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India’s ambitious vaccine targets alone will not help immunize its massive population

  • India set an ambitious target to manufacture more than 2 billion Covid-19 vaccines by December — enough to inoculate most of its massive 1.3 billion population.
  • But authorities have to convince people to get their shots, particularly those in small towns and villages in the countryside where there's a degree of vaccine hesitancy.
  • India needs an efficient vaccine delivery plan will help those small towns and rural areas access vaccination centers more easily, according to K. Srinath Reddy, president of the Public Health Foundation of India.

A health worker administers a dose of Covid-19 vaccine to a beneficiary, at a vaccination center, on June 10, 2021 in New Delhi, India.Sanchit Khanna | Hindustan Times | Getty Images

India set an ambitious target to manufacture more than 2 billion doses of Covid-19 vaccines by December — enough to inoculate most of its massive 1.3 billion population.

But authorities have to convince people to get their shots, particularly those in small towns and villages in the countryside where there's a degree of vaccine hesitancy. Vaccine delivery and access are also challenges in rural areas due to the lack of infrastructure.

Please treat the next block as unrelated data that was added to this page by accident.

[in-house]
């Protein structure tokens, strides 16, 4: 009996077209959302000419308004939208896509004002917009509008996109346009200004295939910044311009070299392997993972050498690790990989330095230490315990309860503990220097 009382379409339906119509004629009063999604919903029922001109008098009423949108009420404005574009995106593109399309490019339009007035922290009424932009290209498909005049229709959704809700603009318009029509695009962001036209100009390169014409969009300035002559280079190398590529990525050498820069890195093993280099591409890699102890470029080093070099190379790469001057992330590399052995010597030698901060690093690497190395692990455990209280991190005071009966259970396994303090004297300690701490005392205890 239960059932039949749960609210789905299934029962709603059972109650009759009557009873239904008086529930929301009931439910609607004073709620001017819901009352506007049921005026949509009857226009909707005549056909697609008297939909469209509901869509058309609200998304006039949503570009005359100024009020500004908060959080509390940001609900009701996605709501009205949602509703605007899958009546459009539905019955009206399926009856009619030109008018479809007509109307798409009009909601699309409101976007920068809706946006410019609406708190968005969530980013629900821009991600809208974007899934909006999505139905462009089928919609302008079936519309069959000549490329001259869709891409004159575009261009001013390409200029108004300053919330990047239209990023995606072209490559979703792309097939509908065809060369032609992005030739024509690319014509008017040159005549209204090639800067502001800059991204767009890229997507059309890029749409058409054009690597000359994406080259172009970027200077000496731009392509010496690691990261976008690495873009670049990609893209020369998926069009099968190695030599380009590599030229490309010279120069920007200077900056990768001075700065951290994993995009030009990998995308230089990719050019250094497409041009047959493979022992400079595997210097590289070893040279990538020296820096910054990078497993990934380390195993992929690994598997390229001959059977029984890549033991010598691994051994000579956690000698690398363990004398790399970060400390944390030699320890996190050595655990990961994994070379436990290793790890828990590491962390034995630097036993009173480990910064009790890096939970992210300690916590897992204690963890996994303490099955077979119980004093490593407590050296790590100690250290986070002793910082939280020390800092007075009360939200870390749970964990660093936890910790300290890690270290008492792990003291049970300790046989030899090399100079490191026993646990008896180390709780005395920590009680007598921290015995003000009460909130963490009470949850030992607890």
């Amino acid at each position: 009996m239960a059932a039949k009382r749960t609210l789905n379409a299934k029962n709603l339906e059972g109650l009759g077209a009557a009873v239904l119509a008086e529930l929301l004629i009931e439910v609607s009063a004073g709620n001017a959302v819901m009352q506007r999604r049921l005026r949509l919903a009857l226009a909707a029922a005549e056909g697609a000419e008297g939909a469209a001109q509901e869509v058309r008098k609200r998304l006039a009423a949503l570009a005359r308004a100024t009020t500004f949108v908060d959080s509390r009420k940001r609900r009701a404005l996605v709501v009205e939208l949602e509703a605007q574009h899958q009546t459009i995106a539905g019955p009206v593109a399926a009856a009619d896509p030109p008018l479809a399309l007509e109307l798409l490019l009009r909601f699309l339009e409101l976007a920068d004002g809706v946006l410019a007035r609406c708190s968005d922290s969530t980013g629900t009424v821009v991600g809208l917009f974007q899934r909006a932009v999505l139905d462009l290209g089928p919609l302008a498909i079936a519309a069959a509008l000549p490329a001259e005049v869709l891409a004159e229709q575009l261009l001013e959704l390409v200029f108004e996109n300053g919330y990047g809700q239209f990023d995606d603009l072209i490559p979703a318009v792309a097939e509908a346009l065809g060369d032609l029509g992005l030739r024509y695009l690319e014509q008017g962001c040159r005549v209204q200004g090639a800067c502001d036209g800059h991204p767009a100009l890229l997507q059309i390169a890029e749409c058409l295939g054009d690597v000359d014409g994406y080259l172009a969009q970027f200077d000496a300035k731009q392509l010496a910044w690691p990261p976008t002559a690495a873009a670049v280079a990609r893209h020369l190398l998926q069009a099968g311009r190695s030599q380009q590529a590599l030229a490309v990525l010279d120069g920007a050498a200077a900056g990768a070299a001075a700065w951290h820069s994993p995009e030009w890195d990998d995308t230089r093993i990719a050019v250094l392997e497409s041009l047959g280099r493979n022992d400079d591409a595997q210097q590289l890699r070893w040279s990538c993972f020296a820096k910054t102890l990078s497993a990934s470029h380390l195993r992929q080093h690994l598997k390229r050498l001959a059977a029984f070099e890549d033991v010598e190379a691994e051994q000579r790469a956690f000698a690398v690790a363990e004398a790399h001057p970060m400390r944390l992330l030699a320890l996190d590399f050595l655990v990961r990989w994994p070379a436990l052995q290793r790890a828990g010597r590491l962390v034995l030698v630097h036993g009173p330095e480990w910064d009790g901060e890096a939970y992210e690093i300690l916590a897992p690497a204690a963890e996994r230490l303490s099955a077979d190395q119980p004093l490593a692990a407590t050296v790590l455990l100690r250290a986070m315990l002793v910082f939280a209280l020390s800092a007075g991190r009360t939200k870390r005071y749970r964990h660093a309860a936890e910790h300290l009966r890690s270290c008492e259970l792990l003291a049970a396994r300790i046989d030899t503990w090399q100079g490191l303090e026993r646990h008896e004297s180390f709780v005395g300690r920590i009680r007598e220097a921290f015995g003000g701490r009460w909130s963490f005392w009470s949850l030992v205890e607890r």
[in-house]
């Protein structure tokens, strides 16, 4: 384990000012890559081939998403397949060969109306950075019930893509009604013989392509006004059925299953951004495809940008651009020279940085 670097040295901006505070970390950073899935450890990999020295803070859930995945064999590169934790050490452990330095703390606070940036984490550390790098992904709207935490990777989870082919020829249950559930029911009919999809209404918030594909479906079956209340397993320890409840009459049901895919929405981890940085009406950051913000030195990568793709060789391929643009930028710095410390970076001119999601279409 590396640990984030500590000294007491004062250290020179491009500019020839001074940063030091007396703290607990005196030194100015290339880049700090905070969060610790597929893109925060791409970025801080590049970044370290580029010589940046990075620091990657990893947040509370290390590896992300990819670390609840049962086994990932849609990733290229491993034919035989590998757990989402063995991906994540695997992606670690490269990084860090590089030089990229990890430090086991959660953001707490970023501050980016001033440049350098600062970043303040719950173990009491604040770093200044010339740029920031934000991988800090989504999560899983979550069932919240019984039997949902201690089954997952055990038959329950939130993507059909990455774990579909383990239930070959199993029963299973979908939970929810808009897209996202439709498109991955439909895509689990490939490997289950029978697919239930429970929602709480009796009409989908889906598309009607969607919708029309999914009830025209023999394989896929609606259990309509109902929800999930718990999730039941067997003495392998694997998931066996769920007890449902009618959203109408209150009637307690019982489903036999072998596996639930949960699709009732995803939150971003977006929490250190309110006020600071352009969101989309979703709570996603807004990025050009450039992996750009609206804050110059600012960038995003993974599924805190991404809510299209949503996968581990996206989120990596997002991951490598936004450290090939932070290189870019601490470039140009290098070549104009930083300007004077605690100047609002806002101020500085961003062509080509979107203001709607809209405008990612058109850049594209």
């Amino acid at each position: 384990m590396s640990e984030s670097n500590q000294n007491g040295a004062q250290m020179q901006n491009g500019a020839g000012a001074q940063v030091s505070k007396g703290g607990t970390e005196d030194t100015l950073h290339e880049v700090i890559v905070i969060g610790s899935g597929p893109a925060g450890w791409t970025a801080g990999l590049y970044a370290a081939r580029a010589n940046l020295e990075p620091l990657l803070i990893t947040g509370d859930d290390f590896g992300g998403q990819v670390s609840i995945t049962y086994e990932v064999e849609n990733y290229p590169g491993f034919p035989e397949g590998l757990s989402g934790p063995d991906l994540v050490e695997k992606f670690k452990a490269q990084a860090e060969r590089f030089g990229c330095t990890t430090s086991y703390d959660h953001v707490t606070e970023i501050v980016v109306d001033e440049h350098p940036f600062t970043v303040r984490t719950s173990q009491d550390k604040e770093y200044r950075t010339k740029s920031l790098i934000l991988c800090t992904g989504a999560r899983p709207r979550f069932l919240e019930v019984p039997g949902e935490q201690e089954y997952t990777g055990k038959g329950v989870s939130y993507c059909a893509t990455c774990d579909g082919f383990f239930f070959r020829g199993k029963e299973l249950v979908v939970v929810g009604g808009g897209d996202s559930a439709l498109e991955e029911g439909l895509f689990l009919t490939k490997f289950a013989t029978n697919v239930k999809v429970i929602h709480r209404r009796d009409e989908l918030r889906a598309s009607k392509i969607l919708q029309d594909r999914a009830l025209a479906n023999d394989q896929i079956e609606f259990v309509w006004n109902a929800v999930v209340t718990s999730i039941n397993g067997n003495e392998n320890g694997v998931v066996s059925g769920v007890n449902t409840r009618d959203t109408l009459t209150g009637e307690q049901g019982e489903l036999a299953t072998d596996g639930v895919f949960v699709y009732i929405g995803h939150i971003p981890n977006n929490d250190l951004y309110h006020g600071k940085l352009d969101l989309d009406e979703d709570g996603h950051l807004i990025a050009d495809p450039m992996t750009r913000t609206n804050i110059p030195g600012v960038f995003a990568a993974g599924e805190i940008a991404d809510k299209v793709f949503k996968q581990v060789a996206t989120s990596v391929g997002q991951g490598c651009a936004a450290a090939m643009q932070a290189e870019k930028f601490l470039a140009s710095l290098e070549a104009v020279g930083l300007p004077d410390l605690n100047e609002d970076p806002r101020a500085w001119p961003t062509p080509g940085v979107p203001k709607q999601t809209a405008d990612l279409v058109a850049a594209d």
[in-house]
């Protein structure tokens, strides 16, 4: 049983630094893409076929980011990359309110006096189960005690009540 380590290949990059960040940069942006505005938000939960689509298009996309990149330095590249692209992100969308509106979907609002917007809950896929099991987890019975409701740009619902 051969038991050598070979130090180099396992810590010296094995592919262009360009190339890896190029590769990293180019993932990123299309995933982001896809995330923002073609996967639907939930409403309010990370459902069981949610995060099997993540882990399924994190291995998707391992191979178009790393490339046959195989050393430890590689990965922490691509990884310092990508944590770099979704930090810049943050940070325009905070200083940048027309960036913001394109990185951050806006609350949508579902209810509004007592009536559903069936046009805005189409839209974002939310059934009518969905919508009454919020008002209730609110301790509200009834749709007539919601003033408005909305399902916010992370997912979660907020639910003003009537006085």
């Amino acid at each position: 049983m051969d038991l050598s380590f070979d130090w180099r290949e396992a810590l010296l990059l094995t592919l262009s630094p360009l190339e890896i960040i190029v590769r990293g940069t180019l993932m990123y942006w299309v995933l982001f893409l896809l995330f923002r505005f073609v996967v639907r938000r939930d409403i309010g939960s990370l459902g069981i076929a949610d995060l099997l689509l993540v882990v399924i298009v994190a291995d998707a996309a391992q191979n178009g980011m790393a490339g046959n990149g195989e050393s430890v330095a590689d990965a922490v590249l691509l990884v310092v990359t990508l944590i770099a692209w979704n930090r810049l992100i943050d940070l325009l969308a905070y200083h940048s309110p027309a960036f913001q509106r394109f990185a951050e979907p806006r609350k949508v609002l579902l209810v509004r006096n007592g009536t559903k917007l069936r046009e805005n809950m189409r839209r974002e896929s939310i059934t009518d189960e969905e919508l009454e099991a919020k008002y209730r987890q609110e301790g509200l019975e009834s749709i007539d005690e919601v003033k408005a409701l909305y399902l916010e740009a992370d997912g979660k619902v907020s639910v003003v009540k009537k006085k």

There's a considerable amount of eagerness to get inoculated in India's urban areas where people saw the disastrous health consequences of the outbreak and want to avoid another lockdown, according to K. Srinath Reddy, president of the Public Health Foundation of India.

"Challenge will be mostly in small towns and rural areas, both in terms of having the health system capacity to deliver and also in overcoming vaccine hesitancy and creating a demand," he told CNBC by phone.

India's packed urban centers, including metropolitan cities like Mumbai, Delhi and Pune bore the brunt of a disastrous second wave that began in February and peaked in early May.

Vaccinating India's rural population

India needs an efficient vaccine delivery plan will help those small towns and rural areas access vaccination centers more easily, according to Reddy.

That includes setting up enough vaccination centers so that people won't have to travel long distances to get their shots. India also needs to consider mobile vaccination units to access hard-to-reach places, including villages.

"So those are innovations that will have to be probably thought of, because everybody is not going to be reporting to a vaccination center like in the cities, because it might mean a lot of inconvenience and distance to travel," Reddy said.

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